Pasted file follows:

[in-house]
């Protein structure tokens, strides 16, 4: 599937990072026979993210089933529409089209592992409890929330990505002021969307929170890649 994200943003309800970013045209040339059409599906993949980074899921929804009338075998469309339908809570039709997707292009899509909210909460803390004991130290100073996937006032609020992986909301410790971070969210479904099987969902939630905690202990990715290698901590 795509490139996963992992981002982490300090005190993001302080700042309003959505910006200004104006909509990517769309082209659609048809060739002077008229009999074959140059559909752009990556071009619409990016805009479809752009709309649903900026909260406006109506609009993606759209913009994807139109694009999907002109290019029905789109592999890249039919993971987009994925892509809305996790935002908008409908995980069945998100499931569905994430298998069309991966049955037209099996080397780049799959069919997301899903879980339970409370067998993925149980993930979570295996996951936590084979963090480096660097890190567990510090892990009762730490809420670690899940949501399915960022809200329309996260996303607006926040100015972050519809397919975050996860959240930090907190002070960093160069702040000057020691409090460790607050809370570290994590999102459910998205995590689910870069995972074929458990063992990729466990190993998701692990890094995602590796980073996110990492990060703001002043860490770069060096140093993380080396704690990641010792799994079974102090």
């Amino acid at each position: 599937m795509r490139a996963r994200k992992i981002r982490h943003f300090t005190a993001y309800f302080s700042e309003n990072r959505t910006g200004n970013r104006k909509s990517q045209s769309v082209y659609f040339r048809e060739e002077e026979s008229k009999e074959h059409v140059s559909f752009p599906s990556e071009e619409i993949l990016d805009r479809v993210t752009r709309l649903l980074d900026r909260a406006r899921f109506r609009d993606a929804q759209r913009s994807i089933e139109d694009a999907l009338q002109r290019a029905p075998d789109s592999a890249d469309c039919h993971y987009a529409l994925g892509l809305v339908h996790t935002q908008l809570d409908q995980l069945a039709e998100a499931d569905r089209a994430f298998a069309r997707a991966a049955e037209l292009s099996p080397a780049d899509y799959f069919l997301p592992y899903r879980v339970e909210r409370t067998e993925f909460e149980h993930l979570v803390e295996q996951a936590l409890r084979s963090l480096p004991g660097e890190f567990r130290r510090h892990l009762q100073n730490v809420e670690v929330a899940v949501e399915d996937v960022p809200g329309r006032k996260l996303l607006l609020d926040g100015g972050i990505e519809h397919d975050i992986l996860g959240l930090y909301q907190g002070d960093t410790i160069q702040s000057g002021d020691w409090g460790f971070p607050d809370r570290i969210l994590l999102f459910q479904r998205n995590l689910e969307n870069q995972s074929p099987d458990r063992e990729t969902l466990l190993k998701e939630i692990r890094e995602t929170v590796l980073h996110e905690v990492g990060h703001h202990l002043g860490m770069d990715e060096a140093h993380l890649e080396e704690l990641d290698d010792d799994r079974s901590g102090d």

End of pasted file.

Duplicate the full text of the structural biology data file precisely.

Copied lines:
[in-house]
């Protein structure tokens, strides 16, 4: 599937990072026979993210089933529409089209592992409890929330990505002021969307929170890649 994200943003309800970013045209040339059409599906993949980074899921929804009338075998469309339908809570039709997707292009899509909210909460803390004991130290100073996937006032609020992986909301410790971070969210479904099987969902939630905690202990990715290698901590 795509490139996963992992981002982490300090005190993001302080700042309003959505910006200004104006909509990517769309082209659609048809060739002077008229009999074959140059559909752009990556071009619409990016805009479809752009709309649903900026909260406006109506609009993606759209913009994807139109694009999907002109290019029905789109592999890249039919993971987009994925892509809305996790935002908008409908995980069945998100499931569905994430298998069309991966049955037209099996080397780049799959069919997301899903879980339970409370067998993925149980993930979570295996996951936590084979963090480096660097890190567990510090892990009762730490809420670690899940949501399915960022809200329309996260996303607006926040100015972050519809397919975050996860959240930090907190002070960093160069702040000057020691409090460790607050809370570290994590999102459910998205995590689910870069995972074929458990063992990729466990190993998701692990890094995602590796980073996110990492990060703001002043860490770069060096140093993380080396704690990641010792799994079974102090």
């Amino acid at each position: 599937m795509r490139a996963r994200k992992i981002r982490h943003f300090t005190a993001y309800f302080s700042e309003n990072r959505t910006g200004n970013r104006k909509s990517q045209s769309v082209y659609f040339r048809e060739e002077e026979s008229k009999e074959h059409v140059s559909f752009p599906s990556e071009e619409i993949l990016d805009r479809v993210t752009r709309l649903l980074d900026r909260a406006r899921f109506r609009d993606a929804q759209r913009s994807i089933e139109d694009a999907l009338q002109r290019a029905p075998d789109s592999a890249d469309c039919h993971y987009a529409l994925g892509l809305v339908h996790t935002q908008l809570d409908q995980l069945a039709e998100a499931d569905r089209a994430f298998a069309r997707a991966a049955e037209l292009s099996p080397a780049d899509y799959f069919l997301p592992y899903r879980v339970e909210r409370t067998e993925f909460e149980h993930l979570v803390e295996q996951a936590l409890r084979s963090l480096p004991g660097e890190f567990r130290r510090h892990l009762q100073n730490v809420e670690v929330a899940v949501e399915d996937v960022p809200g329309r006032k996260l996303l607006l609020d926040g100015g972050i990505e519809h397919d975050i992986l996860g959240l930090y909301q907190g002070d960093t410790i160069q702040s000057g002021d020691w409090g460790f971070p607050d809370r570290i969210l994590l999102f459910q479904r998205n995590l689910e969307n870069q995972s074929p099987d458990r063992e990729t969902l466990l190993k998701e939630i692990r890094e995602t929170v590796l980073h996110e905690v990492g990060h703001h202990l002043g860490m770069d990715e060096a140093h993380l890649e080396e704690l990641d290698d010792d799994r079974s901590g102090d």